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Pay it Forward Day: Dave, Mario and the Pool

April 27, 2021

Pay it Forward Day: Dave, Mario and the Pool

It’s always nice to move into a new house and learn you’ve got nice neighbors—y’know, ones that will bring over a plate of welcome cookies, or will loan you a cup of sugar in a pinch.

But there’s nothing like a neighbor that will bring in heavy equipment and dig out your backyard to build in a new pool… for free.

That’s what Mario Dinucci had happen. When the 40-year-old veterinarian moved into his new home in Auburn, Calif., he met his new neighbor, Dave Holloway, and the two hit it off; both had kids and both loved to ride. Their kids would play together in their shared open space out behind the home, and the two headed out on mountain bike excursions on the plentiful trails around their homes that abut against the mountains. In no time, neighbors became friends. “We were the new ones to the neighborhood, and they treated us like family from day one… just good people,” Dinucci said.

That meant more than just the occasional cup of borrowed sugar. Since Dave owned a local demolition company, responsible for jobs including bridge overpasses and factory teardowns, he had the tools to help Dinucci with little landscaping jobs around the house. In exchange, Dinucci was more than happy to help out Holloway’ with his pet’s vet needs. “He’d even take my dog in to work with him, look after him, and bring him back,” Holloway said. “You can’t get better service than that. Just, good people, y’know?”

So when Dinucci mentioned to the 47-year-old Holloway he was about to dig out his backyard to build a pool, Holloway offered to provide help in digging out the backyard. But what was an easy job turned into a bit of a project.

“It was a much bigger endeavor than either of us expected,” Dinucci said. “We hit rocks the size of my F250. But he was tenacious.”

Holloway’s backhoes were then supplanted with rockbreaking equipment. “We cut the pad and didn’t hit any hard material, so I was like, ‘looks like we’re gonna luck out.’” Holloway said. “But then we started digging it out and right off the bat ran into some large stuff. A one- or two-day job became a four-day job.”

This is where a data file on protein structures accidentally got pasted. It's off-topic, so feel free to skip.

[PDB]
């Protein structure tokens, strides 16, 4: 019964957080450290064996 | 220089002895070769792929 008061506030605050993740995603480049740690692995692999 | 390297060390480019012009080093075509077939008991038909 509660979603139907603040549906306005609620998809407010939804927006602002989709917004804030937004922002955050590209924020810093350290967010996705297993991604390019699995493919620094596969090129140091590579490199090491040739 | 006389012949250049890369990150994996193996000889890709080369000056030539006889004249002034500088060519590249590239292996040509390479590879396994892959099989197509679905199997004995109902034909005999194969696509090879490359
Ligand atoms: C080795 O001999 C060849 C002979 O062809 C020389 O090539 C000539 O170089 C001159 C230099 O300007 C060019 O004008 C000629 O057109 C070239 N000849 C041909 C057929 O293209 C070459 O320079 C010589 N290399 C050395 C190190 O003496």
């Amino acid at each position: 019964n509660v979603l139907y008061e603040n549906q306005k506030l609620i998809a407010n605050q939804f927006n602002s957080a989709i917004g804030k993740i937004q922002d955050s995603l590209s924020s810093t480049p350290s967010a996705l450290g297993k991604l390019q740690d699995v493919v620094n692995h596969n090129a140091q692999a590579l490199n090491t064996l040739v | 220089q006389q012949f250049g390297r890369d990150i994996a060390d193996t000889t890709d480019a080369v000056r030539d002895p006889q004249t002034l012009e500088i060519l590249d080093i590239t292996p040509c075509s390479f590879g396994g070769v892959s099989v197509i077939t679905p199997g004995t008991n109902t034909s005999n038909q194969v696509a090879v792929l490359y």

Holloway cracked away the huge rocks, dug them out, and after several days of work, created the footprint for the build. The pool was ready to be installed.

“I mean, he helped us here and there, but this pool thing… if I’d have had to pay someone, it would have gone massively over budget. And he wouldn’t take a dime,” Dinucci said. “He literally spent his entire weekend working on it… just a ton of time.”

“My wife and I asked, “what can we do for him?” Dinucci added.

It then dawned on them; he remembered Holloway telling him about a gravel bike he was keen on.

“He talked about wanting a gravel bike, and I wanted one too,” Dinucci said. “He had a friend who had an Obed Boundary and loved it, and we’d both been checking out the website. We decided: let’s order two—one for me, and one for him.”

The next day, the Obed team called Holloway.

“They said “hey, you’ve been told to order a Boundary, build it up, pick the color—and no joke, it’s already been paid for,” Holloway said. “I knew exactly who it was that did that. I’m so blessed to have a good friend in Mario. He wasn’t gonna let me back out of this one, but really, it didn’t take much convincing! I was really thrilled.”

With the hole dug and the remainder of the job (rebar install and concrete pour nearly underway), Dinucci had a chance to sit back, grateful for the opportunity to show his appreciation to a neighbor who gave so selflessly.

“Time is valuable,” Dinucci said. “He has two kids, his business. He wouldn’t even let me pay him back for the gasoline for the machines. One thing I learned early in life came from a friend who had this big house with a giant beam, and on it was this saying: “Blessed are those who give without remembering, and take without forgetting.” If more people could think that way, the world would be a better place. Dave’s a good person, and a good friend—this was a cool way to give back.”

One thing is certain: while Holloway and Dinucci have some out-of-town gravel excursions planned for their new Obed Boundarys, when the pool is completed in a few months, there will be a gravel ride… and big ‘ol celebratory party.

“I’m sure Dave and I will ride our Obed Boundary’s that morning, will finish with cocktails and a jump in the pool. Dave and his family will pretty much have a key to the pool and free run of it anytime they want it, too!”

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Size Guide

View our size charts below to see what size is best for you. After purchasing your new Obed, our product team will reach out to you to confirm your order and sizing information to be sure you have selected the optimum size.

If you're on the border of two sizes, the right size may depend on certain body measurements and your riding style. Feel free to contact us at any time regarding sizing questions - our product specialists are experienced with finding riders the right fit by cross-referencing your information with our fit database.  

If you're not transferring measurements from a similar bike, to get completely "dialed in" for maximum performance, we recommend you see a reputable professional bike fitter that can fit you to your new bike.

Boundary / Baseline / Borough Size Chart


5'1" - 5'6"


5'4" - 5'9"


5'7" - 5'11"

5'10" - 6'2"


6'1" - 6'5"


Seclud Size Chart


5'3" - 5'8"


5'7" - 5'11"

5'10" - 6'2"


* Sizing to be used as reference only

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